CTD Hosts Conference on Cluster Grouping

CTD Hosts Conference on Cluster Grouping

CTD groupNorthwestern University’s Center for Talent Development (CTD) is hosting a workshop on Total School Cluster Grouping, a research-based strategy used to help meet the needs of high-achieving students in regular classrooms.

The Oct. 19 program for educators and administrators features Dr. C. Matthew Fugate, assistant professor in educational psychology at the University of Houston-Downtown. Fugate’s research has looked at the benefits of the model, which is used to help elementary schools create appropriate learning environments for a wide range of learners, including high-ability students.

Clustering, or grouping students with others who have similar abilities, has been shown to increase the effectiveness of differentiation and support accelerated approaches. Research suggests that the broader approach of Total School Cluster Grouping increases student achievement for all. It helps teachers widely implement gifted education strategies with all students and results in more students being identified as high achieving and fewer students labeled as low achieving.

These benefits extend to students who are economically disadvantaged and students from diverse cultural and linguistic backgrounds, said Susan Corwith, associate director of CTD. “By focusing on differentiation and flexible grouping, Total School Cluster Grouping provides full‐time services to gifted students and benefits all students and teachers in the school,” Corwith said.

And while the approach takes demonstrated ability into consideration and gives structure to classroom placements, “it remains flexible so that teachers can group and instruct students based on a variety of factors such as interest, readiness to learn a particular skill, group dynamic, and other factors,” Corwith said.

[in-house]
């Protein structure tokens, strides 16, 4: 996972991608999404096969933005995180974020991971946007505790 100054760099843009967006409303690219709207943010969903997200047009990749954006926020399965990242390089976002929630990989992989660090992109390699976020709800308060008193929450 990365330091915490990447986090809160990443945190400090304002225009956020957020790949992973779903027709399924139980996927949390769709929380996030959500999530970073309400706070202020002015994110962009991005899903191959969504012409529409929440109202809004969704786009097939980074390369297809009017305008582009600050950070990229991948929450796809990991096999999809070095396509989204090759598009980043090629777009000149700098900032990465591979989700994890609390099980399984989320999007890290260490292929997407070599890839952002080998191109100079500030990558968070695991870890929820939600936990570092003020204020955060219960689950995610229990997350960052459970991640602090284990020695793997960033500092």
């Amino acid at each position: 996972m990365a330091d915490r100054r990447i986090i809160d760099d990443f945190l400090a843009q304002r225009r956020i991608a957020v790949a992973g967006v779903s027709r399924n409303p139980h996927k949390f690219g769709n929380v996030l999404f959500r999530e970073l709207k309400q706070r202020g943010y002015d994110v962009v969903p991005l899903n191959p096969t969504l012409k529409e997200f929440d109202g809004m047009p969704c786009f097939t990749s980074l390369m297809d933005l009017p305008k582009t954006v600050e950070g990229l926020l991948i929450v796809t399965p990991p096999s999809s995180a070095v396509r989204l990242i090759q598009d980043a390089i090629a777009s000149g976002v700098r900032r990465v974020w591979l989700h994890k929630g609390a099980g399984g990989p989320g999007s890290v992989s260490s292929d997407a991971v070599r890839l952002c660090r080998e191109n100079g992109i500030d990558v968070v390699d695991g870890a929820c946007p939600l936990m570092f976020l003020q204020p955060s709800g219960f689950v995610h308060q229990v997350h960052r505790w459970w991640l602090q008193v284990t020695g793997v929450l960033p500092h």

Fugate’s research has examined the relationship between working memory and levels of creativity in gifted students who also have characteristics related to ADHD. He is part of a team looking at the benefits of the Total School Cluster Grouping model and has also presented on topics such as creativity, curriculum compacting, identification, twice exceptionality, underserved populations.

The workshop “Total School Cluster Grouping and Differentiation,” is Oct. 19 from 9 a.m. to 2 p.m. at Northwestern’s Hardin Hall, 633 Clark Street on the Evanston campus. The fee, which includes lunch, is $120 for individuals, $95 for groups of three or more participants from the same school or district. Discounts available for groups; School of Education and Social Policy students can participate at a reduced rate of $75.

For more information or to register, visit the CTD website.



By Julie Deardorff
Last Modified: 9/27/18